"Trees form a new ring every year," said Valerie Trouet, a researcher at the University of Arizona's Laboratory for Tree-Ring Research. "In a year with a wet winter, these trees will grow a lot, and form a wide ring. In years with dry winters, they will not grow a lot and and they will show a very narrow ring."
The team examined the concentric rings that formed in the trunks of 1,500 blue oak trees from that region, paying particular attention to the width of each ring.
They compiled measurements of these tree rings over the last several centuries and paired the data with an already published reconstruction of seasonal temperatures over the same amount of time.
The results showed that the 2014-15 winter in California brought record low snow levels and record high temperatures—two factors that limited the amount of snowpack.
The team published its results Monday in the journal Nature Climate Change.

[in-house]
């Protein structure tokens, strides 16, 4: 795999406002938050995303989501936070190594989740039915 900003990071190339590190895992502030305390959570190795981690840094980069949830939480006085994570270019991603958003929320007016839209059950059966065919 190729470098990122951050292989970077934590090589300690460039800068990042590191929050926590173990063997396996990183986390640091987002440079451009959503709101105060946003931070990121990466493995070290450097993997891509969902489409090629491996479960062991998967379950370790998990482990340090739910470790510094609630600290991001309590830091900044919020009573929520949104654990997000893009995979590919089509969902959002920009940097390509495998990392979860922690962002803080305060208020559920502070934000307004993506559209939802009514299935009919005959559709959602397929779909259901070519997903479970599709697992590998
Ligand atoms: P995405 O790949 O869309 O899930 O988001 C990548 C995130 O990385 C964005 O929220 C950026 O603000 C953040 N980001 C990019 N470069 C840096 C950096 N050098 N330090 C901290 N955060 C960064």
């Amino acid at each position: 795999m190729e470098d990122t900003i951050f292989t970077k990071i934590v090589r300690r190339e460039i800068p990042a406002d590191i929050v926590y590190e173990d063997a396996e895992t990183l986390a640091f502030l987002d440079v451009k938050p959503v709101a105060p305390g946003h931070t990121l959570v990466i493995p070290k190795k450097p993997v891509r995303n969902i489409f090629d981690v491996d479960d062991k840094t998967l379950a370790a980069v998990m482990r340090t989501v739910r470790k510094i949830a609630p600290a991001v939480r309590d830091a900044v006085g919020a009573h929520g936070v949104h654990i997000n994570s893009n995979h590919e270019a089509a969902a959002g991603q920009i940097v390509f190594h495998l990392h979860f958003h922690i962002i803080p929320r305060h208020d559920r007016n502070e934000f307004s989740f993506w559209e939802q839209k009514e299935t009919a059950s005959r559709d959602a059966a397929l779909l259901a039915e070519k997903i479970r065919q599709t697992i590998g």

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California is in its fourth year of drought, and the state has implemented water-rationing measures in cities and is struggling to keep crops irrigated.
The low snowpack in the Sierras in the winter was an early indicator of how severe shortages would be this summer.
"Snowpack is a natural water storage system," Trouet said. "When you have no precipitation in summer, you can access water from snowmelt."
Trouet also said that the wildfires currently raging across the state can be directly linked to the extremely low snowpack levels, as well.
"I am looking at the uncontrollable wildfires in California, and that is not a coincidence. It has been showed for more than a decade that there is a direct link between the amount of snowpack in the winter and the wildfire risk in the following summer."
And if the climate continues to warm as it has, "chances of this happening again in the future are much higher than they were in the past," she said.